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Mycenae Excavations: Cambridge Digital Library opens archives

Archives relating to the British excavations of one of the most celebrated and famous cities of the ancient world, Mycenae in Greece, have been digitised on the Cambridge Digital Library to celebrate the centenary of the British archaeological dig.

Exploration of the ancient Greek city of Mycenae in now available to everyone and the stuff is truly amazing.

To celebrate the anniversary of the excavations of the renowned Bronze Age site, the Faculty of Classics has collaborated with the British School at Athens (BSA) and the Cambridge Digital Library, to digitise the records of Alan J.B. Wace, former Professor of Classical Archaeology in the Faculty of Classics and Director of the British School at Athens, who led a number of excavations from 1920 until his death in 1957.

Wace was one of the leading archaeologists of early Greece in the 20th century and spent over a decade travelling and researching new sites while he was student at the BSA. Above all, he is today remembered for his outstanding work at Mycenae and in Mycenaean archaeology.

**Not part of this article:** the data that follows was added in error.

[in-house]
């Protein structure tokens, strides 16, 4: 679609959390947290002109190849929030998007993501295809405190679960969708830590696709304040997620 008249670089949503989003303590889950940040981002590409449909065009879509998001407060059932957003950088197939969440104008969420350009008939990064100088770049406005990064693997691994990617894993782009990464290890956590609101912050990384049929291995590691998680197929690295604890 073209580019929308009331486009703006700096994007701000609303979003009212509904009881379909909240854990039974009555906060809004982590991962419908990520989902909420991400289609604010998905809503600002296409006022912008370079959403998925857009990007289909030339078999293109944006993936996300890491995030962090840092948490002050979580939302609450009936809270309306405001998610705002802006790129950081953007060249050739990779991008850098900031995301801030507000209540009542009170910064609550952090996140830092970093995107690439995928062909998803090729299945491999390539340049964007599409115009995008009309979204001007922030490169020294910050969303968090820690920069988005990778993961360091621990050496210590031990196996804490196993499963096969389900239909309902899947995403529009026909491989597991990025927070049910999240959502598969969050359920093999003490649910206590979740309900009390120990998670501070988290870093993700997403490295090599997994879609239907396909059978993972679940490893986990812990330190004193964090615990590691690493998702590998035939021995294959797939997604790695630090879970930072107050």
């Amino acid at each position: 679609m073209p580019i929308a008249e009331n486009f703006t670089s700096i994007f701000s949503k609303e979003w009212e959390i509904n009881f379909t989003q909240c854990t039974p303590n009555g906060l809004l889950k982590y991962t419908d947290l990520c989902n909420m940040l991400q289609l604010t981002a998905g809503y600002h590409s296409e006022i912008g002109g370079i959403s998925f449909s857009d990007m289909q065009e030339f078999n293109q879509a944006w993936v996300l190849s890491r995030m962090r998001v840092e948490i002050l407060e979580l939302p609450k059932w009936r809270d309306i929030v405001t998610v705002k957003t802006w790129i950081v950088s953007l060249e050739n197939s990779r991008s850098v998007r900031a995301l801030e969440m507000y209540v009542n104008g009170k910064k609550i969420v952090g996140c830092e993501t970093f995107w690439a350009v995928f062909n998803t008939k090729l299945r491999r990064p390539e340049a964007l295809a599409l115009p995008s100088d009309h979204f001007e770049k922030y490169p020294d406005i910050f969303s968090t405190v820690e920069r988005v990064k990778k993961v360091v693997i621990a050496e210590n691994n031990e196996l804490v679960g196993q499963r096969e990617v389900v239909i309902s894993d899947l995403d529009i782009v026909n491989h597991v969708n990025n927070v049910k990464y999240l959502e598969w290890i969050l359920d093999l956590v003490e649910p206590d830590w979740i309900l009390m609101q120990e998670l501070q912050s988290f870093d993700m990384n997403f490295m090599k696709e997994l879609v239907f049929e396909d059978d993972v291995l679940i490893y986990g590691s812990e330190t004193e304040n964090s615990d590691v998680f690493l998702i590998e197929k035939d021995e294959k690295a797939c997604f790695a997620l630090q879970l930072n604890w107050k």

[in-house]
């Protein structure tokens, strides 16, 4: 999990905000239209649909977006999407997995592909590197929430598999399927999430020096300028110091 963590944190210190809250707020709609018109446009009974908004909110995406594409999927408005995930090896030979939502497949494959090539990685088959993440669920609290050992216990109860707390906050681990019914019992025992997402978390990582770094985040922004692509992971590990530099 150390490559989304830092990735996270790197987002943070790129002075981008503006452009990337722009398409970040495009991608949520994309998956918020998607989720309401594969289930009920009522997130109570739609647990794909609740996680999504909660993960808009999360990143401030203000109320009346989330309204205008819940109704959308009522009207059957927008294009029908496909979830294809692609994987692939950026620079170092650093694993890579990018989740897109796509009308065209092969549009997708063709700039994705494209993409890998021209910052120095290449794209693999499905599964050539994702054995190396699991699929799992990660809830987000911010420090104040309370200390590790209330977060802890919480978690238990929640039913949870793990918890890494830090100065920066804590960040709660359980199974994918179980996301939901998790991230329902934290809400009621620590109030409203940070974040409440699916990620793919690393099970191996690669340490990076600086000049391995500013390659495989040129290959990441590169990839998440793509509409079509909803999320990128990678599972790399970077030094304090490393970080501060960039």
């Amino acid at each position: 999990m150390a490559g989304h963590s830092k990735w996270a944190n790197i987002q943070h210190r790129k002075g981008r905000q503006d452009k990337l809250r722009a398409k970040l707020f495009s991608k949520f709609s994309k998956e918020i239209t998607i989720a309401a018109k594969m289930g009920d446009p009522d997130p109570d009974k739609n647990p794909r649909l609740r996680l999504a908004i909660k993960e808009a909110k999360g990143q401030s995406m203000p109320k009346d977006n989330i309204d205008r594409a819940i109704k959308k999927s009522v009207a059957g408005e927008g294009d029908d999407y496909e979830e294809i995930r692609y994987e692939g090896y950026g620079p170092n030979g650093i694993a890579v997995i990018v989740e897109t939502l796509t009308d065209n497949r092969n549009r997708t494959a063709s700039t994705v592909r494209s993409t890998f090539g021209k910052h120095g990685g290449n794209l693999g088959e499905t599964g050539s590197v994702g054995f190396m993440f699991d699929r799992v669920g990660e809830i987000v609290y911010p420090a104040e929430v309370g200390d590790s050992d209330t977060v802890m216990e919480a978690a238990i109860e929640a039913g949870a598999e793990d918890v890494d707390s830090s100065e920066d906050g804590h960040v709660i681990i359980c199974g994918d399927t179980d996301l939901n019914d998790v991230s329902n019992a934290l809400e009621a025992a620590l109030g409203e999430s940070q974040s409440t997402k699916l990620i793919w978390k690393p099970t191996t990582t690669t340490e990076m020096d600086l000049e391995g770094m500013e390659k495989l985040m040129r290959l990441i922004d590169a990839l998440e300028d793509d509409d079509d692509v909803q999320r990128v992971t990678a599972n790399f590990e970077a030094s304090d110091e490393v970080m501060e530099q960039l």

Since 2013, the Faculty of Classics has been home to a fascinating collection of photographs, architectural and illustrative drawings, correspondence and original archaeological notebooks, preserving important material from these pioneering excavations.

In 1999, UNESCO deemed Mycenae, located in the Peloponnese of modern Greece, to be a World Heritage site, highlighting the impact the site had and continues to have on European art and literature for more than three millennia.

Mycenae was a place of considerable power and a key site of the Mycenaean civilisation in the Late Bronze Age (c. 1600-1100 BCE). The stories associated with this site and its remains would go on to play a vital role in classical Greek culture as a source of inspiration in art and literature. Mycenae was part of a complex Bronze Age society with impressive architecture, and complex arts and crafts. Thanks to its control of key trade routes by both sea and land, the city flourished.

The Lion Gate, with view of Grave Circle A beyond, Mycenae, 1921, ©British School at Athens

With an impressive collection of monumental tombs and richly-furnished burials, it is also a key site for investigating the rise of social complexity and state formation in the Aegean, ca. 1600-1200 BCE. Heavily fortified in its final centuries, Mycenae was an administrative centre in the 14th and 13th centuries BCE.

Wace and his team’s excavations at Mycenae began on 23 April 1920. Their work helped to clarify significantly the chronology of Mycenae’s monuments, especially the sequence of use of the various areas outside and within the fortification walls – an issue that had remained poorly understood ever since the spectacular discoveries made there in the 1870s by Heinrich Schliemann and Panagiotis Stamatakis. [ more on Digital Mycenae here.]
Visit the Cambridge Digital Library here.

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